Background notes on land Monday, Aug 11, 2003
Land ownership and the right to access in New Zealand are a lot more complex than the issue intitially seems. Many of the laws have anomalies, inconsistencies, and exceptions. This means that people cannot be certain they have the right of access to things such as beaches, lakes, or rivers.
Legal public access for walking and other passive recreation is comprised of eight basic types of reservation including roads, esplanade reserves, marginal strips, and access strips. It is these eight basic reservations that make up what people call the Queen’s Chain:
· roads (1840-1892)
· marginal strips (1892 to present day)
· ambulatory marginal strips (1990 to present day)
· public reserves along water (1840- present time)
· esplanade reserves, of various types (1912 to present day)
· recreation reserves (1977-1979) · esplanade strips (1991 to present day) and
· Maori reservations (2002 to present day).
Aside from acquisitions and compensation under the Public Works Act, the ability of DoC and local authorities to require public access is currently triggered only when there is a change in the status of the land adjoining the foreshore, or where public access requirements over private land are a condition of a resource consent.
The Queen’s Chain:
There is no legal mechanism in our law called the Queen’s Chain. However, many people assume that there is a strip 20 metres wide along all beaches, rivers and lakes. There are access rights in some areas, but not all.
Queen Victoria specified in Royal instructions in December 1840 that land should be kept for recreation and access. Various laws have been passed since then setting out some access strips, but often these applied only to Crown land, not land that was in Maori or European private ownership.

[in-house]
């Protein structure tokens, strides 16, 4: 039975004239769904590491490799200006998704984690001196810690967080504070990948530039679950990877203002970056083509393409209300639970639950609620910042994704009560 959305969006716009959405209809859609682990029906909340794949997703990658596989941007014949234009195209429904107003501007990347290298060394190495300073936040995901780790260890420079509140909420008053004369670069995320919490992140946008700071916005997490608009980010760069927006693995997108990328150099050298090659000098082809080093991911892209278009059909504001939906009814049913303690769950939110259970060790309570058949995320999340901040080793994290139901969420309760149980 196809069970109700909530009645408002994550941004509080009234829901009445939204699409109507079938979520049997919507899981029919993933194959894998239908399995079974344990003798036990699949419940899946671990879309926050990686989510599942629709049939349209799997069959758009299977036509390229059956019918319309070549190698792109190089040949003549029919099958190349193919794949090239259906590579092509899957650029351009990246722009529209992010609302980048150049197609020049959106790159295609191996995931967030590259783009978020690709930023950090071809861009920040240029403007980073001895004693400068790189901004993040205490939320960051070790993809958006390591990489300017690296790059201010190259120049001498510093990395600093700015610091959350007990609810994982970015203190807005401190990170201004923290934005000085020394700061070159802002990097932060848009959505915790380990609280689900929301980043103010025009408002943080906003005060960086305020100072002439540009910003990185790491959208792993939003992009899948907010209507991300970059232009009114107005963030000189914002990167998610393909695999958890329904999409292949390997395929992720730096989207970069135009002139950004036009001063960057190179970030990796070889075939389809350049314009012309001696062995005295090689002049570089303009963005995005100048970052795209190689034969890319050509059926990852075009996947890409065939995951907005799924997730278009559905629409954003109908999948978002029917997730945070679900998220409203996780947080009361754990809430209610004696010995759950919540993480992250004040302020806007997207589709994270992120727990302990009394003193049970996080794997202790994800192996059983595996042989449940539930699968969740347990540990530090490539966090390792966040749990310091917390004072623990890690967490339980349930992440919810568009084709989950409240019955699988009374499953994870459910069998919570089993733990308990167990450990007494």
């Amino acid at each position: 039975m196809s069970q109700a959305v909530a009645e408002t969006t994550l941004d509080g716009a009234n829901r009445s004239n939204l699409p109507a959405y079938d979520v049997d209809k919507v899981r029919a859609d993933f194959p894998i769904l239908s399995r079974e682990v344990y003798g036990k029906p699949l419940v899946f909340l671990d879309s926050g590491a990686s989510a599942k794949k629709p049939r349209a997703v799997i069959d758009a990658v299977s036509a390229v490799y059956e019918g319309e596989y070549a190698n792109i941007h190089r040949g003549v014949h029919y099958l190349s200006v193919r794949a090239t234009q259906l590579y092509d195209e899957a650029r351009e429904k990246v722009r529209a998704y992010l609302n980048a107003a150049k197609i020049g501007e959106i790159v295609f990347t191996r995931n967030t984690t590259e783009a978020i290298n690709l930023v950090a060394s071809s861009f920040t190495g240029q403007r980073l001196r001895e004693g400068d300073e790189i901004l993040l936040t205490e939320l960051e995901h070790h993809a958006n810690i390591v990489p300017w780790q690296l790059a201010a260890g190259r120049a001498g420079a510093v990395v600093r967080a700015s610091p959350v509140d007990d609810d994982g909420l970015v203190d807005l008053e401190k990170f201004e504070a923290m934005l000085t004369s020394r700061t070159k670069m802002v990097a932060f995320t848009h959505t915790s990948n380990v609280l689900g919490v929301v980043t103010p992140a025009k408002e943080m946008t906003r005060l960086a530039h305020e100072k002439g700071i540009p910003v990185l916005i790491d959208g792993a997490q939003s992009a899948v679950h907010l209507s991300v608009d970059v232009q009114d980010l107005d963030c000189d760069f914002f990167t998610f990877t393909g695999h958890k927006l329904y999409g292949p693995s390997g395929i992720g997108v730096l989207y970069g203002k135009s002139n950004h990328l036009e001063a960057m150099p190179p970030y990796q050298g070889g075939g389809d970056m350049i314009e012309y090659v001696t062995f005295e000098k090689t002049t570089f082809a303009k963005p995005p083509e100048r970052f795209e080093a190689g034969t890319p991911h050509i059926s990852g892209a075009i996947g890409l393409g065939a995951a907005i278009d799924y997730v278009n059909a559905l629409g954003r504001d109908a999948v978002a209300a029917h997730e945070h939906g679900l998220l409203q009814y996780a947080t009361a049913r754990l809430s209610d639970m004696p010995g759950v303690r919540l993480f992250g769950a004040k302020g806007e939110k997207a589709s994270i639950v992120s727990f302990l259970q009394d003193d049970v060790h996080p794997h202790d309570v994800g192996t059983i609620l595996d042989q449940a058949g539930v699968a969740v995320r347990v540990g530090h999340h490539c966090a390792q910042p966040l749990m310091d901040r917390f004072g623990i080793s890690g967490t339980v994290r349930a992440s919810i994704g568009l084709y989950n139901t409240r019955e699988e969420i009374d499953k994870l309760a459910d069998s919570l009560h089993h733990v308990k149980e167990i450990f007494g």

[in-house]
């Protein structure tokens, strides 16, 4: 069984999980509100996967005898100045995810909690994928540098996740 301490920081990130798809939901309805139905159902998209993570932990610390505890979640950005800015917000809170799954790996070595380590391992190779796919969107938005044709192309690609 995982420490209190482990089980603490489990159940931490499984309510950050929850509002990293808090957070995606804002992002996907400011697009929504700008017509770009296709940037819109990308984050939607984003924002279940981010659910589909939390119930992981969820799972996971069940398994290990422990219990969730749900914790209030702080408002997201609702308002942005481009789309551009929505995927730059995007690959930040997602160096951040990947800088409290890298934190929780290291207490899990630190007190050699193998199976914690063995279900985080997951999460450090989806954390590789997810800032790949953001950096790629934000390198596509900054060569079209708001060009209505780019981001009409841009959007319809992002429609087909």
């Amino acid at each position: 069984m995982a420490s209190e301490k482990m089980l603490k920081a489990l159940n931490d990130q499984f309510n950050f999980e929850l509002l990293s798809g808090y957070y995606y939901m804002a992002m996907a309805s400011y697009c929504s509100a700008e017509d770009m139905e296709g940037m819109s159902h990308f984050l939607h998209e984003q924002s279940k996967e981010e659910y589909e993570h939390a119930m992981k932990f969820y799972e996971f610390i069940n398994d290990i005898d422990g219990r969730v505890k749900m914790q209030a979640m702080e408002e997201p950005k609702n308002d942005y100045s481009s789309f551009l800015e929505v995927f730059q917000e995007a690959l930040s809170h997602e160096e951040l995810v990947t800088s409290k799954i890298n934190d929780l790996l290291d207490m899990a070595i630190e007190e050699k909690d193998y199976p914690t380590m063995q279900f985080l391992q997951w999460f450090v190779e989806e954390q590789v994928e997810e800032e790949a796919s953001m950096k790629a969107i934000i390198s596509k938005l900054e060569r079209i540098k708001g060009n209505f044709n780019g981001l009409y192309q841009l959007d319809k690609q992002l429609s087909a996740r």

It was only in 1892 that a Land Act was passed which specified having a strip of land a chain wide along beaches, rivers of more than 33 metres in length, and lakes of more than 50 square metres in area. This is what has led to public access that has become known as the Queen’s Chain.
Even then, the coverage was not complete.
The network has also been eroded, as the area set aside for public access does not move if the beach or river does – for example, if storms eat away at the land, or if a braided river moves its bed.
This is the area between the high tide mark and the low tide mark.
This is the area from the low tide mark into the water.
Ad medium filum aquae rights:
An aspect of land law, originating in Britain, is the concept of ad medium filum aquae (to the middle line of the water). Where a river abuts a property and connection is not interrupted by a legal road or other form of public land, the adjoining landowner may own the riverbed to the middle line of the river. Such land can offer valuable grazing or land use rights. Nearly all Maori land bordering waterways has ad medium filum rights.
Whether this right exists can only be ascertained on a case-by-case basis. It is more prevalent in the braided rivers of the South Island.
Crown Land Tenure Review:
This relates to the Crown pastoral leases in the South Island high country. It affects about 300 families who hold these leases.
Access across private land to the Crown-owned high country is important for recreationalists, and it is considered as part of the tenure review process.
However, it is a separate issue from the question of access to water, and from the discussion over ownership of the seabed and foreshore.
Why is land access different to the foreshore and seabed issue??
Both issues are extremely important to New Zealand, but for fundamentally different reasons.
The land access reference group report is about access. You can have access without having ownership. Access is, in general, for recreation. The decisions made about access will be far-reaching in their impact, but they can be made at some indeterminate date in the future without having serious impacts on people’s livelihoods.